Nicole’s story: Support when a mother needs it most
Reposted with permission from CJP
Minutes after Nicole Spiewak gave birth to her second child, Noah, the baby was whisked away to the NICU at Newton-Wellesley Hospital. Nicole and husband Dan received the startling news that part of Noah’s esophagus was missing and his stomach was connected to his trachea instead of his esophagus, a birth defect called EA/TEF. Immediate surgery was required, and Noah was transferred to Children’s Hospital in Boston just four hours after being born.
“We were blindsided,” says Nicole, a psychotherapist turned stay-at-home mom.
As a mental health professional, without family nearby for support, she knew she needed to reach out for help. A social worker at Children’s connected Nicole with Visiting Moms®, a program of Jewish Family & Children’s Service that provides consistent support and companionship to new moms, regardless of faith or background.
CJP provides funding for the Visiting Moms program—one of the many ways CJP helps members of the Jewish community and others in need.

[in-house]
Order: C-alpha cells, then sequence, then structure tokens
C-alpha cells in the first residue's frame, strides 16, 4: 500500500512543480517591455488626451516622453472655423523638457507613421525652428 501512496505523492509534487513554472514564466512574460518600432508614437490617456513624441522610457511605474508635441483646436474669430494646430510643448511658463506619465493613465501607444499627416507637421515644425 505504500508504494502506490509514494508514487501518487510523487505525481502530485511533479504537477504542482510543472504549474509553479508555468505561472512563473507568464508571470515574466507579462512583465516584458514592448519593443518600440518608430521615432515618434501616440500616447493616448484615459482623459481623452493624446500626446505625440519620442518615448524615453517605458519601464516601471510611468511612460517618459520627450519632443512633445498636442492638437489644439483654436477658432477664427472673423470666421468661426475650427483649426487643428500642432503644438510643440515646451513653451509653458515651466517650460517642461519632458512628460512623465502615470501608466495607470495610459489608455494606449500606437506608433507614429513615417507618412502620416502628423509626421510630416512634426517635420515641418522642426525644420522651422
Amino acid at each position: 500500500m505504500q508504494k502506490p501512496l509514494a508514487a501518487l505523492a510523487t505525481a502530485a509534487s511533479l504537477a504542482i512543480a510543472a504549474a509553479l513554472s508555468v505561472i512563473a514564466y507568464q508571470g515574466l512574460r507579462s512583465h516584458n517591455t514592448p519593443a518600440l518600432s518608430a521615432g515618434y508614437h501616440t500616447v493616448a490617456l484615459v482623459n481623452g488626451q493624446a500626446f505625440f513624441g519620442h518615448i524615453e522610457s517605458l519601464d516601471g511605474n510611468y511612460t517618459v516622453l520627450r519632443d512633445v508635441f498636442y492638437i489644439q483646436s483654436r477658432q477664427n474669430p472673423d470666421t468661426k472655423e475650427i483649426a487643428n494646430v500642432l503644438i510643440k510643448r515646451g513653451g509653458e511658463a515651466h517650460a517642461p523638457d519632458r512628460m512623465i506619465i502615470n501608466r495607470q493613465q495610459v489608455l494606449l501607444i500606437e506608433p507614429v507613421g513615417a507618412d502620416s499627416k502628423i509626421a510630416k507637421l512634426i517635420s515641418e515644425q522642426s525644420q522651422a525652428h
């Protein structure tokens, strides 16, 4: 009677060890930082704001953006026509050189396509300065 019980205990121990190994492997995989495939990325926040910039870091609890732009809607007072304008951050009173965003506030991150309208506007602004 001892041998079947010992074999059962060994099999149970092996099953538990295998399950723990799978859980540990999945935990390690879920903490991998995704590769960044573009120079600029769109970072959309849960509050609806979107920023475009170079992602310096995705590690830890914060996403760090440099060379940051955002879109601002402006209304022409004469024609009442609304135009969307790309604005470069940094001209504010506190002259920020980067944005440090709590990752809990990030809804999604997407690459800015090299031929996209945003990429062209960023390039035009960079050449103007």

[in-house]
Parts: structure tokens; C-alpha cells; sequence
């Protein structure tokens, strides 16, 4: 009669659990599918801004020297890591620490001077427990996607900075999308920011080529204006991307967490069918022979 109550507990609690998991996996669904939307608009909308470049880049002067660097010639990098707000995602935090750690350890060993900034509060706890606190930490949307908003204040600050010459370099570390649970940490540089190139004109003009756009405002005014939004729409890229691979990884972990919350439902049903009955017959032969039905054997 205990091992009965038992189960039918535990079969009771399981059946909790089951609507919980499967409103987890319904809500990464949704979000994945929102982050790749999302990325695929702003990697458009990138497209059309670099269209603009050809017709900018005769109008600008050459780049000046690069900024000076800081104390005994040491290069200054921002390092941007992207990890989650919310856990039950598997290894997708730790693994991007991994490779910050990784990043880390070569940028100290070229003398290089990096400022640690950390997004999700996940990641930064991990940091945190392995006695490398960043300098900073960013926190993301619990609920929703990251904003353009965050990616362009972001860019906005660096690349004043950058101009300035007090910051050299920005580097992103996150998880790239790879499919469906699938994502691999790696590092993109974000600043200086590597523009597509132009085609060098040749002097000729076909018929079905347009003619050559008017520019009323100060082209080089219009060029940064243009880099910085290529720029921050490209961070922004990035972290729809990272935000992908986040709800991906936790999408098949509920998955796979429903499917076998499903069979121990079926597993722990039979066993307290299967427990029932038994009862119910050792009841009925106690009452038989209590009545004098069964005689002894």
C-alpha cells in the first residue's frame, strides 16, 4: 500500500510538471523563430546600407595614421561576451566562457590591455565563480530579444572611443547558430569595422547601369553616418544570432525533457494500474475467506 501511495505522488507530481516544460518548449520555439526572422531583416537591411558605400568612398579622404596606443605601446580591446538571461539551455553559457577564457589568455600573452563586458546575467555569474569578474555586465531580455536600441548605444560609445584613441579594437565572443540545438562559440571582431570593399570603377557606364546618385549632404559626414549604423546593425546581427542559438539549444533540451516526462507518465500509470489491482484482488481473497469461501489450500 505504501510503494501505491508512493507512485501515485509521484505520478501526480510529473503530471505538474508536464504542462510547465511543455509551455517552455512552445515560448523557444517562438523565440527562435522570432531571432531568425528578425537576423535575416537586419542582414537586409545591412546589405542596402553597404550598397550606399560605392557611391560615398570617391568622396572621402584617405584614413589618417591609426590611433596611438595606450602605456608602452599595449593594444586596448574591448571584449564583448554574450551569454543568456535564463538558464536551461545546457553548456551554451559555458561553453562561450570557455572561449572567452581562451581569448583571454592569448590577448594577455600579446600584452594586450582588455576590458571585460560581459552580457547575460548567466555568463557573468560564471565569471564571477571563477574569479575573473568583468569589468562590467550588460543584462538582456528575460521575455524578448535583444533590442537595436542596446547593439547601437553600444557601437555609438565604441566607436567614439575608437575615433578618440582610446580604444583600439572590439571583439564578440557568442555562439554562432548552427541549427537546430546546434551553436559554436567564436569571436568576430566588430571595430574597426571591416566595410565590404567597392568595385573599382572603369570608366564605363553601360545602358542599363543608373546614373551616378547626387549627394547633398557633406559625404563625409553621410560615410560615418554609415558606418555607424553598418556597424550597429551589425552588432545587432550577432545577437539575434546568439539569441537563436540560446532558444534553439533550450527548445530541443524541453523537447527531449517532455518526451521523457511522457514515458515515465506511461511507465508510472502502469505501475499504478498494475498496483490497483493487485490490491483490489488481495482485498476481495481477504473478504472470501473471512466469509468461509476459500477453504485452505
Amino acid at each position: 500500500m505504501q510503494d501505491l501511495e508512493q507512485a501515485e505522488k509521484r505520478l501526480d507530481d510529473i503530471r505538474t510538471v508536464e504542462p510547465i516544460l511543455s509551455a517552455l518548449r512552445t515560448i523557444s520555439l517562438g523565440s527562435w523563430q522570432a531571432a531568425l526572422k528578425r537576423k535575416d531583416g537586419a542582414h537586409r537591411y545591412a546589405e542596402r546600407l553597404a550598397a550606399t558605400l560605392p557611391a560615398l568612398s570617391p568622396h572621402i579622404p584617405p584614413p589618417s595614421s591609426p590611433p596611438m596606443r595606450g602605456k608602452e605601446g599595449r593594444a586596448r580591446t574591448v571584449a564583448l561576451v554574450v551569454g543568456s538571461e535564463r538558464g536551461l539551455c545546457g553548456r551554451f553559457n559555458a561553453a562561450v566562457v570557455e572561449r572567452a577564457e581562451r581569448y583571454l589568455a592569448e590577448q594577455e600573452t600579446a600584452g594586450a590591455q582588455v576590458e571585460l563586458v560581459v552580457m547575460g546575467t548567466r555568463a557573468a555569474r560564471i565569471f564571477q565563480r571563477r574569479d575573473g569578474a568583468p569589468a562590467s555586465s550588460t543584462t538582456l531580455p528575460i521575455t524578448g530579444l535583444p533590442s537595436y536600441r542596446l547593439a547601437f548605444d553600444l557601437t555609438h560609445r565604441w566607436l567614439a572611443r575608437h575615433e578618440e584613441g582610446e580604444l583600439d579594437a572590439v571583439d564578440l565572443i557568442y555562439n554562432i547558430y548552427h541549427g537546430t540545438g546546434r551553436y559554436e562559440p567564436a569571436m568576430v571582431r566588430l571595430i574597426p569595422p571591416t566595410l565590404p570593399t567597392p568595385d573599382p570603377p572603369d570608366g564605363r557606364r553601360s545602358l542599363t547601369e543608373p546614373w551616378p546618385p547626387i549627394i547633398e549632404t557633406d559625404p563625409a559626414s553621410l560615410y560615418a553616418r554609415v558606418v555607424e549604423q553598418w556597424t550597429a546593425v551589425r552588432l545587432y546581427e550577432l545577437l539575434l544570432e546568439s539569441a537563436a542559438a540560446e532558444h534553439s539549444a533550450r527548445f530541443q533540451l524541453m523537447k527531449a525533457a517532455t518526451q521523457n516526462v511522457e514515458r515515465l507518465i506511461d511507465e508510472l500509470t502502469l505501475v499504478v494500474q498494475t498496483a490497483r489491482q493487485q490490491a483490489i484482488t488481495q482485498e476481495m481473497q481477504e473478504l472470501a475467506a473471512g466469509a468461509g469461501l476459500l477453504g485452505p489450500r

“Those weekly visits from my Visiting Mom were a lifeline for me,” says Nicole. Noah ended up spending much of his first year in the hospital and Nicole was right there by her baby’s side. But spending so much time in the hospital left her feeling alone and missing her toddler daughter terribly.
“Sometimes it was hard to hold my head above water. My Visiting Mom provided the emotional support I needed,” says Nicole. “She was there just for me, reminding me to take care of myself, so that I would have the strength to take care of my family.”
Now that Noah is two years old, and doing great, Nicole still thinks about her Visiting Mom: “I honestly don’t know how I would have gotten through that first year without her support—support that I continue to gratefully carry with me today.”
Photo credit: Doug Owens